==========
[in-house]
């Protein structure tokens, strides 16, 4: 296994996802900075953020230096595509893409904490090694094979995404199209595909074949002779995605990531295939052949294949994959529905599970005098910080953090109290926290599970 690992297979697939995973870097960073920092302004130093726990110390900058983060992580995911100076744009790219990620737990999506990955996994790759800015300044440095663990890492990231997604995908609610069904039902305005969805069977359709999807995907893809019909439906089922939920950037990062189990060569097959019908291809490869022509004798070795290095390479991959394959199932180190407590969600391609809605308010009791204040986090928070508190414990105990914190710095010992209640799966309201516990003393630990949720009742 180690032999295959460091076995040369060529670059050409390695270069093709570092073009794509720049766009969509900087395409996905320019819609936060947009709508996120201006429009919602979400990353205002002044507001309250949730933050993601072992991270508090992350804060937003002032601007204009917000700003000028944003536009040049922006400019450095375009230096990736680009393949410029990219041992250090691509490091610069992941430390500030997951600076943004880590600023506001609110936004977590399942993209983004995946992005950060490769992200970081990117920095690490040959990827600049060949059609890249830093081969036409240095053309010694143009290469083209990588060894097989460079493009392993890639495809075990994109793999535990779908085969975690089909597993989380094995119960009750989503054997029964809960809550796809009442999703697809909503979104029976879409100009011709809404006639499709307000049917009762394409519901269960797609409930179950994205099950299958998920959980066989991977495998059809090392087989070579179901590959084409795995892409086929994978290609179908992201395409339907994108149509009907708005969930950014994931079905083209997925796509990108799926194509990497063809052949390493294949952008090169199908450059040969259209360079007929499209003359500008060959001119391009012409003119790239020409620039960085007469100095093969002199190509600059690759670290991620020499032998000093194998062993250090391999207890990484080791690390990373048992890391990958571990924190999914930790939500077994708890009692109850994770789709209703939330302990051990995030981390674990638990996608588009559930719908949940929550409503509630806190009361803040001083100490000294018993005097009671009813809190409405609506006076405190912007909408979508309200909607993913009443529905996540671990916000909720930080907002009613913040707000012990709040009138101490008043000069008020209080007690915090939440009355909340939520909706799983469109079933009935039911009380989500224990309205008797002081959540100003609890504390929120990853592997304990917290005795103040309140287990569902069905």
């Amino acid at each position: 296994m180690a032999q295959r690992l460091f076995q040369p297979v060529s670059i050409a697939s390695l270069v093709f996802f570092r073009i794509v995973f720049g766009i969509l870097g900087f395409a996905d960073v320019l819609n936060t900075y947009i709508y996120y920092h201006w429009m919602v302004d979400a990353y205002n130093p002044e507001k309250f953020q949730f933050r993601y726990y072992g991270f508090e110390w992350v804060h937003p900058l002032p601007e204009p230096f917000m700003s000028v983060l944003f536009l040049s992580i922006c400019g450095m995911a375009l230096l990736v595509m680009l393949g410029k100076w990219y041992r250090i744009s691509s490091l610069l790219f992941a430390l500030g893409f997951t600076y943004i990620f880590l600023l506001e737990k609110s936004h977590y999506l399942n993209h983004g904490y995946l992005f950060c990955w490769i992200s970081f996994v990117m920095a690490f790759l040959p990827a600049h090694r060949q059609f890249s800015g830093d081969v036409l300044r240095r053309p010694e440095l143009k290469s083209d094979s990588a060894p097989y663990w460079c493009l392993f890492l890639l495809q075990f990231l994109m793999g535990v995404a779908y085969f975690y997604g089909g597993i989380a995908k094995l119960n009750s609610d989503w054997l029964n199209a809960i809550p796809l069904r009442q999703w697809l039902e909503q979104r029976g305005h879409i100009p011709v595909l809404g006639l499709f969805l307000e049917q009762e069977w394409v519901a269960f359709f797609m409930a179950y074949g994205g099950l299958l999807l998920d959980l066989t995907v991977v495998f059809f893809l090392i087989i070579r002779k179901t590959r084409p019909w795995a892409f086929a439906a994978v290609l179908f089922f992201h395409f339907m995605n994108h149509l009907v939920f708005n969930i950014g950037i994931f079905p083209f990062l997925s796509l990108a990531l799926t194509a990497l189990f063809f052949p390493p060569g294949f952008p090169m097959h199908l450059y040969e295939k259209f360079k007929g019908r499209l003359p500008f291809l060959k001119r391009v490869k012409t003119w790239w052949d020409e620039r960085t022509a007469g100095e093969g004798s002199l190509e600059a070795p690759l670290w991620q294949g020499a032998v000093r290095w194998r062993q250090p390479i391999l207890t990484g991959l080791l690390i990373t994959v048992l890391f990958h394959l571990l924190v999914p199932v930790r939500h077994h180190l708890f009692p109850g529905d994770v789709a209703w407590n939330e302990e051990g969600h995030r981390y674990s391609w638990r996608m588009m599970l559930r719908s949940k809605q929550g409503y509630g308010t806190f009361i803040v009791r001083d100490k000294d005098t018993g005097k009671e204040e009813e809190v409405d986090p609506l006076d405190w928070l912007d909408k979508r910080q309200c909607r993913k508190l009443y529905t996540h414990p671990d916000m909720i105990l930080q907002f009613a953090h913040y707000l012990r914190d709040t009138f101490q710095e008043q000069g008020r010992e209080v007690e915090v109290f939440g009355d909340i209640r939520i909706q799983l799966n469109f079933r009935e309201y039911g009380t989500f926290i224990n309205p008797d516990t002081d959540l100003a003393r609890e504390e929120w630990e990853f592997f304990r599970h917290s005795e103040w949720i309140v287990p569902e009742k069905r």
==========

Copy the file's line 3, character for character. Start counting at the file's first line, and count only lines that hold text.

């Amino acid at each position: 296994m180690a032999q295959r690992l460091f076995q040369p297979v060529s670059i050409a697939s390695l270069v093709f996802f570092r073009i794509v995973f720049g766009i969509l870097g900087f395409a996905d960073v320019l819609n936060t900075y947009i709508y996120y920092h201006w429009m919602v302004d979400a990353y205002n130093p002044e507001k309250f953020q949730f933050r993601y726990y072992g991270f508090e110390w992350v804060h937003p900058l002032p601007e204009p230096f917000m700003s000028v983060l944003f536009l040049s992580i922006c400019g450095m995911a375009l230096l990736v595509m680009l393949g410029k100076w990219y041992r250090i744009s691509s490091l610069l790219f992941a430390l500030g893409f997951t600076y943004i990620f880590l600023l506001e737990k609110s936004h977590y999506l399942n993209h983004g904490y995946l992005f950060c990955w490769i992200s970081f996994v990117m920095a690490f790759l040959p990827a600049h090694r060949q059609f890249s800015g830093d081969v036409l300044r240095r053309p010694e440095l143009k290469s083209d094979s990588a060894p097989y663990w460079c493009l392993f890492l890639l495809q075990f990231l994109m793999g535990v995404a779908y085969f975690y997604g089909g597993i989380a995908k094995l119960n009750s609610d989503w054997l029964n199209a809960i809550p796809l069904r009442q999703w697809l039902e909503q979104r029976g305005h879409i100009p011709v595909l809404g006639l499709f969805l307000e049917q009762e069977w394409v519901a269960f359709f797609m409930a179950y074949g994205g099950l299958l999807l998920d959980l066989t995907v991977v495998f059809f893809l090392i087989i070579r002779k179901t590959r084409p019909w795995a892409f086929a439906a994978v290609l179908f089922f992201h395409f339907m995605n994108h149509l009907v939920f708005n969930i950014g950037i994931f079905p083209f990062l997925s796509l990108a990531l799926t194509a990497l189990f063809f052949p390493p060569g294949f952008p090169m097959h199908l450059y040969e295939k259209f360079k007929g019908r499209l003359p500008f291809l060959k001119r391009v490869k012409t003119w790239w052949d020409e620039r960085t022509a007469g100095e093969g004798s002199l190509e600059a070795p690759l670290w991620q294949g020499a032998v000093r290095w194998r062993q250090p390479i391999l207890t990484g991959l080791l690390i990373t994959v048992l890391f990958h394959l571990l924190v999914p199932v930790r939500h077994h180190l708890f009692p109850g529905d994770v789709a209703w407590n939330e302990e051990g969600h995030r981390y674990s391609w638990r996608m588009m599970l559930r719908s949940k809605q929550g409503y509630g308010t806190f009361i803040v009791r001083d100490k000294d005098t018993g005097k009671e204040e009813e809190v409405d986090p609506l006076d405190w928070l912007d909408k979508r910080q309200c909607r993913k508190l009443y529905t996540h414990p671990d916000m909720i105990l930080q907002f009613a953090h913040y707000l012990r914190d709040t009138f101490q710095e008043q000069g008020r010992e209080v007690e915090v109290f939440g009355d909340i209640r939520i909706q799983l799966n469109f079933r009935e309201y039911g009380t989500f926290i224990n309205p008797d516990t002081d959540l100003a003393r609890e504390e929120w630990e990853f592997f304990r599970h917290s005795e103040w949720i309140v287990p569902e009742k069905r």